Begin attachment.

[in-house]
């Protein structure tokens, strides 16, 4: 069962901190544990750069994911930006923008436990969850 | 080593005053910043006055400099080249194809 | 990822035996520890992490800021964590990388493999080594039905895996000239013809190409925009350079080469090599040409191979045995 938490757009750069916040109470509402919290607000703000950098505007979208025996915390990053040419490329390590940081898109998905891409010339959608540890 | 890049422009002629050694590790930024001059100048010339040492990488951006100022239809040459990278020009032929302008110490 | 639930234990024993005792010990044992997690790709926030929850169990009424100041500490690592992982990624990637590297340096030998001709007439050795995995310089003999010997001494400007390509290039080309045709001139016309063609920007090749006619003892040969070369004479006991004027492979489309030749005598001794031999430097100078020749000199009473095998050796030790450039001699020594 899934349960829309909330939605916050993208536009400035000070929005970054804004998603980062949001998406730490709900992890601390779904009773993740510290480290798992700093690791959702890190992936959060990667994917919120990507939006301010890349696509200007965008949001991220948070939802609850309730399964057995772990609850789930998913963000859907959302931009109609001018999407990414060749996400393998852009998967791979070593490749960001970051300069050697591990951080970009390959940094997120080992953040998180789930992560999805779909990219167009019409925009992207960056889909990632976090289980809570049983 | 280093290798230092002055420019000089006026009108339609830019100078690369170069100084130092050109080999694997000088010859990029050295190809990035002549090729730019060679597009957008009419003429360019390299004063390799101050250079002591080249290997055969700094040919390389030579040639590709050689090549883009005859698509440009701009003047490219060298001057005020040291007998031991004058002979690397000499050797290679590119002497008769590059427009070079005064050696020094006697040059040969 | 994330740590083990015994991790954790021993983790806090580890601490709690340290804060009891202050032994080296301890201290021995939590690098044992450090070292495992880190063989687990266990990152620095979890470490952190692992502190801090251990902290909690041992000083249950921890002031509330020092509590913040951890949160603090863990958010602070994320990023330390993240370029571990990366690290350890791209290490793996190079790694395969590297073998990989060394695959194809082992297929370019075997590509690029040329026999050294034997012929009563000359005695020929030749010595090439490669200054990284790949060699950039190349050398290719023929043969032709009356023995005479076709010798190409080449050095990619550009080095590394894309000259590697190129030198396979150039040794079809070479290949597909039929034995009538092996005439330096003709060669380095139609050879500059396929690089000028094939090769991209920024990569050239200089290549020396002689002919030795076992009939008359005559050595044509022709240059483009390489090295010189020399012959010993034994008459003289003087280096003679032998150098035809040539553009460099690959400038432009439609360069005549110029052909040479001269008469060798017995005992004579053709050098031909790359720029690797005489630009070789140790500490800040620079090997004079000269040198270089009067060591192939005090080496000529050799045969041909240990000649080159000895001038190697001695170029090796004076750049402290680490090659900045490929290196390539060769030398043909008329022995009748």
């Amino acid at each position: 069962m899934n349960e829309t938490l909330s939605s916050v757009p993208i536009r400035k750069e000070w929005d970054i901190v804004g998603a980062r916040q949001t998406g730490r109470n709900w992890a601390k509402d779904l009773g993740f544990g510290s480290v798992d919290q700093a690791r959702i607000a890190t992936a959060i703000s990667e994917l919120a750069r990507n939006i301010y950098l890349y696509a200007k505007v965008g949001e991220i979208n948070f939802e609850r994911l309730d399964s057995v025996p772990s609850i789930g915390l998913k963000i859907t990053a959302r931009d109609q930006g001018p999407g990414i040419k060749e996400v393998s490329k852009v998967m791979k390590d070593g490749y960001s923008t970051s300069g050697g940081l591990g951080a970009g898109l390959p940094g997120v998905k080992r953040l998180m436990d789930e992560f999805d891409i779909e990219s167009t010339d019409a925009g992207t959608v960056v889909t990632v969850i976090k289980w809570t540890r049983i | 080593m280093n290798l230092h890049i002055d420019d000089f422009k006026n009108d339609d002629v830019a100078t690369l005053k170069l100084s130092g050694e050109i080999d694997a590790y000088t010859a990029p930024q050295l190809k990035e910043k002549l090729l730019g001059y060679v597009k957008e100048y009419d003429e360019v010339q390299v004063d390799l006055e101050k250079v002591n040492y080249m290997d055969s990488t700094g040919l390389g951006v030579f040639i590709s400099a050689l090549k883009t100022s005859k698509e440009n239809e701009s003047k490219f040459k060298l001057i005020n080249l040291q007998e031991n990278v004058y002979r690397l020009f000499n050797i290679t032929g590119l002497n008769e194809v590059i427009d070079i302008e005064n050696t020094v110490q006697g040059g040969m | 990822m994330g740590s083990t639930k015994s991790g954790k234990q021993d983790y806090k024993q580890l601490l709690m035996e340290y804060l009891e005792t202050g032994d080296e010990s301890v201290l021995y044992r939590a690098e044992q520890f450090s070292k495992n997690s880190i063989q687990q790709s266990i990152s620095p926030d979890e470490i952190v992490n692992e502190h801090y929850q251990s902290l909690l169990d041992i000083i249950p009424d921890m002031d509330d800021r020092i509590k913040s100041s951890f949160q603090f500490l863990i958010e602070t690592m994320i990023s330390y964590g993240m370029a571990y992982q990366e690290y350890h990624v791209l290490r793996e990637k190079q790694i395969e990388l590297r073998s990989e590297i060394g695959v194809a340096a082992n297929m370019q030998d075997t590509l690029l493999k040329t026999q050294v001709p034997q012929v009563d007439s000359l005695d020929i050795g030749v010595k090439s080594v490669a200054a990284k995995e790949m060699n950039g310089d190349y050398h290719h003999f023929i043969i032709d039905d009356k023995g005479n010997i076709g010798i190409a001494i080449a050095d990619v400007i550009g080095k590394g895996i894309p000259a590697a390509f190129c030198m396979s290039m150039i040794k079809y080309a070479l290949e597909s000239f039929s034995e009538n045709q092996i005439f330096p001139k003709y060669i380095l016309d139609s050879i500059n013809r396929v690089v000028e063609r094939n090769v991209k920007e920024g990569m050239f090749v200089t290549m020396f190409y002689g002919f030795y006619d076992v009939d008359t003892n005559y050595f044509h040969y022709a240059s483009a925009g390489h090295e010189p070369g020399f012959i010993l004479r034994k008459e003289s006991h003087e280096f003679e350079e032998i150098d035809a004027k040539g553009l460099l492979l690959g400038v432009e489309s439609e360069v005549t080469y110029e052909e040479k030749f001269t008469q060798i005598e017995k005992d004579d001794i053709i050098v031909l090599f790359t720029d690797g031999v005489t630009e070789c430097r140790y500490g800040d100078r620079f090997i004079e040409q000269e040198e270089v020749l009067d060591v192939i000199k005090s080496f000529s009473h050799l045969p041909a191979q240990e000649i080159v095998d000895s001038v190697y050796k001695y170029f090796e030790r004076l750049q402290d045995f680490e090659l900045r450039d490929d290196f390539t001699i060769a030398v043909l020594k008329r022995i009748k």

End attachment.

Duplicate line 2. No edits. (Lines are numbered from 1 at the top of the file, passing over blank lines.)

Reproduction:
């Protein structure tokens, strides 16, 4: 069962901190544990750069994911930006923008436990969850 | 080593005053910043006055400099080249194809 | 990822035996520890992490800021964590990388493999080594039905895996000239013809190409925009350079080469090599040409191979045995 938490757009750069916040109470509402919290607000703000950098505007979208025996915390990053040419490329390590940081898109998905891409010339959608540890 | 890049422009002629050694590790930024001059100048010339040492990488951006100022239809040459990278020009032929302008110490 | 639930234990024993005792010990044992997690790709926030929850169990009424100041500490690592992982990624990637590297340096030998001709007439050795995995310089003999010997001494400007390509290039080309045709001139016309063609920007090749006619003892040969070369004479006991004027492979489309030749005598001794031999430097100078020749000199009473095998050796030790450039001699020594 899934349960829309909330939605916050993208536009400035000070929005970054804004998603980062949001998406730490709900992890601390779904009773993740510290480290798992700093690791959702890190992936959060990667994917919120990507939006301010890349696509200007965008949001991220948070939802609850309730399964057995772990609850789930998913963000859907959302931009109609001018999407990414060749996400393998852009998967791979070593490749960001970051300069050697591990951080970009390959940094997120080992953040998180789930992560999805779909990219167009019409925009992207960056889909990632976090289980809570049983 | 280093290798230092002055420019000089006026009108339609830019100078690369170069100084130092050109080999694997000088010859990029050295190809990035002549090729730019060679597009957008009419003429360019390299004063390799101050250079002591080249290997055969700094040919390389030579040639590709050689090549883009005859698509440009701009003047490219060298001057005020040291007998031991004058002979690397000499050797290679590119002497008769590059427009070079005064050696020094006697040059040969 | 994330740590083990015994991790954790021993983790806090580890601490709690340290804060009891202050032994080296301890201290021995939590690098044992450090070292495992880190063989687990266990990152620095979890470490952190692992502190801090251990902290909690041992000083249950921890002031509330020092509590913040951890949160603090863990958010602070994320990023330390993240370029571990990366690290350890791209290490793996190079790694395969590297073998990989060394695959194809082992297929370019075997590509690029040329026999050294034997012929009563000359005695020929030749010595090439490669200054990284790949060699950039190349050398290719023929043969032709009356023995005479076709010798190409080449050095990619550009080095590394894309000259590697190129030198396979150039040794079809070479290949597909039929034995009538092996005439330096003709060669380095139609050879500059396929690089000028094939090769991209920024990569050239200089290549020396002689002919030795076992009939008359005559050595044509022709240059483009390489090295010189020399012959010993034994008459003289003087280096003679032998150098035809040539553009460099690959400038432009439609360069005549110029052909040479001269008469060798017995005992004579053709050098031909790359720029690797005489630009070789140790500490800040620079090997004079000269040198270089009067060591192939005090080496000529050799045969041909240990000649080159000895001038190697001695170029090796004076750049402290680490090659900045490929290196390539060769030398043909008329022995009748």